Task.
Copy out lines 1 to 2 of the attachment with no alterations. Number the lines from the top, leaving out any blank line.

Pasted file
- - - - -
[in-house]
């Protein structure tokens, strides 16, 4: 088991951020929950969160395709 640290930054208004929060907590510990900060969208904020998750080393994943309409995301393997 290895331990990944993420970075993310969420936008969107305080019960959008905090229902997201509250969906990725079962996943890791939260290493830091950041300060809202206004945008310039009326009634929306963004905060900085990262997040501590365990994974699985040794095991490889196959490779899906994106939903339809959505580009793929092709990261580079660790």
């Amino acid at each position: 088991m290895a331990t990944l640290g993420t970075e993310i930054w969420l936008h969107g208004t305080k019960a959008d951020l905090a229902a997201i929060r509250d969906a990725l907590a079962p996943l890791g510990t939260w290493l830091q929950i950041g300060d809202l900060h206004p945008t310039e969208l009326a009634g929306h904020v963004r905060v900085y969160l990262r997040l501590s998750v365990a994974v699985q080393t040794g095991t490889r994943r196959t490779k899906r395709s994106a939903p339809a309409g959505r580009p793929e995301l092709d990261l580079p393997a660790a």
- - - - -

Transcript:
[in-house]
């Protein structure tokens, strides 16, 4: 088991951020929950969160395709 640290930054208004929060907590510990900060969208904020998750080393994943309409995301393997 290895331990990944993420970075993310969420936008969107305080019960959008905090229902997201509250969906990725079962996943890791939260290493830091950041300060809202206004945008310039009326009634929306963004905060900085990262997040501590365990994974699985040794095991490889196959490779899906994106939903339809959505580009793929092709990261580079660790």